When file system writes data to Virtual disk, the data block is splitted into 8 data strips plus 2 parity strips, i.e. totally 10 strips need to be written to disks. Disks are selected from different failure domains according to which nodes they are attached to. ECE tries to put strips on disks of different failure domains. In this case, for any data block, each node will only hold 2 strips and the DA can tolerate one node failure with 12 disks missing on this node ( In Figure 1, Node 5 failure will only lose 2 strips of 10 strips in one stripe ). There are still 8 strips that can be used to rebuild the data.

4. How disk failures affect fault tolerance

In Figure 1, we describe how ECE can tolerate one node failure in this configuration. If disk failure happens on this system before node failure, can it still tolerate one node failure?

Figure 2

Figure 2 has the same configuration as Figure 1. This time, node 1 has one physical disk failure before node 5 fails.

When we create the Declustered Array in Recovery Group, we specify to reserve 6 disks spares for rebuilding data. The spare space is evenly scattered on all disks, so the reserved spare space on each node is one and a fifth of physical disk space with 5 nodes. With one disk failure on node 1, ECE will start to rebuild the data of the failed disk to reconstruct the stripe with 8+2P. It first tries to put rebuild data on the same node 1 for the best node fault tolerance as before. There will be still fifth disk spare space left on node 1 after rebuilding data of one failed disk. As Figure 2 shows, lost strips are reconstructed on disks of node 1, and all data needed to be rebuilt can find enough reserved spare space on disks of node 1. The system can still have one node fault tolerance as each block still keeps 2 strips on each node.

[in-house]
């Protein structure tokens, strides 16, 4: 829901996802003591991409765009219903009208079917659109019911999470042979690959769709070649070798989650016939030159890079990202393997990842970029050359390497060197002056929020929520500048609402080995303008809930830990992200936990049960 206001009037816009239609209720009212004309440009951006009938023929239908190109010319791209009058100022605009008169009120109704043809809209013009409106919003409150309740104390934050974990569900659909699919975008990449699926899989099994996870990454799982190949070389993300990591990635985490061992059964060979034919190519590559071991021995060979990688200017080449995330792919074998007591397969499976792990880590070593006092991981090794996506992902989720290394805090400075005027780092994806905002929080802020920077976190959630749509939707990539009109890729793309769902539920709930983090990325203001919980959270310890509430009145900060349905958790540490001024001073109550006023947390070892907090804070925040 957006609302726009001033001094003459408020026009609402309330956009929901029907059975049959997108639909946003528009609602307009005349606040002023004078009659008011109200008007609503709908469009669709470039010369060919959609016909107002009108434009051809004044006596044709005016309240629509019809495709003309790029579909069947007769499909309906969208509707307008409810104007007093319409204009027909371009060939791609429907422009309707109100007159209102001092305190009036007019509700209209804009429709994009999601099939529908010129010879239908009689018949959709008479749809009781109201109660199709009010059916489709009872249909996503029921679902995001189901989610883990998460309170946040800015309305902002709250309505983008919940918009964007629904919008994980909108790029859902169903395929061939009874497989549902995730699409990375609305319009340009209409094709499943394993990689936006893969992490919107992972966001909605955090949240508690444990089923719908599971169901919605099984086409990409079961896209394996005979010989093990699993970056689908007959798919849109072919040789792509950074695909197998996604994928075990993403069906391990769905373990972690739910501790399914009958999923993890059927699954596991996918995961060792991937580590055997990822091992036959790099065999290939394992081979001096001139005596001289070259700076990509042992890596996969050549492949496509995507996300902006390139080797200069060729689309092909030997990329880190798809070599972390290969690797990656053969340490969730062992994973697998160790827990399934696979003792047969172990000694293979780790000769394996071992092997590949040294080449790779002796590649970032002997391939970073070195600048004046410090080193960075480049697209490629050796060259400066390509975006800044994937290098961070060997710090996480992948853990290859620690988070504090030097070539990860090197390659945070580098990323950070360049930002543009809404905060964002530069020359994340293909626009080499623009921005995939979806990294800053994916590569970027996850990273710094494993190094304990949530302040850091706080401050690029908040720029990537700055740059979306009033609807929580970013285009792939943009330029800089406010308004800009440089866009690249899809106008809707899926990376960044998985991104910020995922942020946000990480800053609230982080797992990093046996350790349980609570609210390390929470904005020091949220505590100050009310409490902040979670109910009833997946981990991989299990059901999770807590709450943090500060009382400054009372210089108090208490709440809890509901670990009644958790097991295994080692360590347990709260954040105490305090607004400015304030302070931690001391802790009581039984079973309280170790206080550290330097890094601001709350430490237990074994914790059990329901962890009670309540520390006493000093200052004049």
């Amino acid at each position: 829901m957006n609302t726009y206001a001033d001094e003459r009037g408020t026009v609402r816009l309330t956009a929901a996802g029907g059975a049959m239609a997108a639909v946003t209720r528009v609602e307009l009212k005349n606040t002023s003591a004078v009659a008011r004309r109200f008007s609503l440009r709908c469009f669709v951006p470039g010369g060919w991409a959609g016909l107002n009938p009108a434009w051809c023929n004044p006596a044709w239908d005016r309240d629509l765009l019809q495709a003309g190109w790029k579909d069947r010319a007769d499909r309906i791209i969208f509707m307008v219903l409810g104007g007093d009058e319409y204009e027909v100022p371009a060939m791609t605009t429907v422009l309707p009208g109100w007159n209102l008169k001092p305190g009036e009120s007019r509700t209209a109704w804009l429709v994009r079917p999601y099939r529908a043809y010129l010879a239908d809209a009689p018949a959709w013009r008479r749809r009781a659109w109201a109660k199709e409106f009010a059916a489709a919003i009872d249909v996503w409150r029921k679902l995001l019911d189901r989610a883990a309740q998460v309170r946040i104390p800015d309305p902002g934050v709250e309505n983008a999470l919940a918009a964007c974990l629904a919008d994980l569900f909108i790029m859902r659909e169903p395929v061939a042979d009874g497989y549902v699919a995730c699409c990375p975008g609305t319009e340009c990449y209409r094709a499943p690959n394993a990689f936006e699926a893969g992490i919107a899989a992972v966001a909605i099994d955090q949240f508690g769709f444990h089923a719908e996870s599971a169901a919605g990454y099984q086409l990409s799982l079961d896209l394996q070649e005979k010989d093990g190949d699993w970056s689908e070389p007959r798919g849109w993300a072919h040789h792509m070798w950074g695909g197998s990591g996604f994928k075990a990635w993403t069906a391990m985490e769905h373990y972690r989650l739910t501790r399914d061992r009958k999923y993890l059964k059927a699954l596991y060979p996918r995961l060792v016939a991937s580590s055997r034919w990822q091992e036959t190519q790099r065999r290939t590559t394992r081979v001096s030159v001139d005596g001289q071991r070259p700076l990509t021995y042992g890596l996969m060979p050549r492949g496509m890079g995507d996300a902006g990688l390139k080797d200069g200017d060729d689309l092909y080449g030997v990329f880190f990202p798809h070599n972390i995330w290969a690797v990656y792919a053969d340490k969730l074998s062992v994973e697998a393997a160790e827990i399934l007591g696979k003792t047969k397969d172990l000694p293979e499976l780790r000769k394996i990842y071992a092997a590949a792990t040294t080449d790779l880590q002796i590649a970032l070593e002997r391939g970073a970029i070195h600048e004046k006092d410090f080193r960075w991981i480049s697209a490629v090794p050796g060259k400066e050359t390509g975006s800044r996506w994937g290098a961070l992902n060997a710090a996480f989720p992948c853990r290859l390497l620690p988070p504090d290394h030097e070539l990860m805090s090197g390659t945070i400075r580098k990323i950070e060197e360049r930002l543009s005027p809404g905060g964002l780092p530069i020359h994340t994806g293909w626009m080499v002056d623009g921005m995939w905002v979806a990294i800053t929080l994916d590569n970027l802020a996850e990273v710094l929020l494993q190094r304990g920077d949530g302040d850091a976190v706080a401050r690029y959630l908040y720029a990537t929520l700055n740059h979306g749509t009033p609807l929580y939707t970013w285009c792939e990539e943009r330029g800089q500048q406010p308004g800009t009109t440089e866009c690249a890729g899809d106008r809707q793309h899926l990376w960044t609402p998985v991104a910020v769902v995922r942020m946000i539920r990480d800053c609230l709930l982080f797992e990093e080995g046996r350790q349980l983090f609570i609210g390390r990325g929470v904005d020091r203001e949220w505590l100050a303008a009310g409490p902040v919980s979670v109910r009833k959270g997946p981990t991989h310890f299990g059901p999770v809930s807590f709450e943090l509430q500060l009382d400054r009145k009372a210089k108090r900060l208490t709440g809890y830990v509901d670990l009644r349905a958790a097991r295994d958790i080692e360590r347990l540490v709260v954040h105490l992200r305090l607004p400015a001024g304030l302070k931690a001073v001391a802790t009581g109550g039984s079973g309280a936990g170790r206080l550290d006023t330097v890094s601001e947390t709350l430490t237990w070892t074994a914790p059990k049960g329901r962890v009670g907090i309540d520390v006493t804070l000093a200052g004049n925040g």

Figure 3

Figure 3 has a second disk failure on node 1. When ECE tries to rebuild data for the second failing disk, it can’t find enough spare space to rebuild data on node 1 since there only fifth disk space left, so ECE starts to use spare space on other nodes to rebuild some data. As Figure 3 shows, one data strip is reconstructed on node 5. At this time, some data block has 3 strips on same node, so the system has no available one node fault tolerance with 8+2p erasure code.

Figure 4

Figure 4 has different configuration from Figure 1, 2 and 3. In Figure 4, the system still uses 8+2p erasure code and 5 nodes, but each node have 24 disks, and there are 10 spare disk space as we can configure more spare space with larger disk numbers.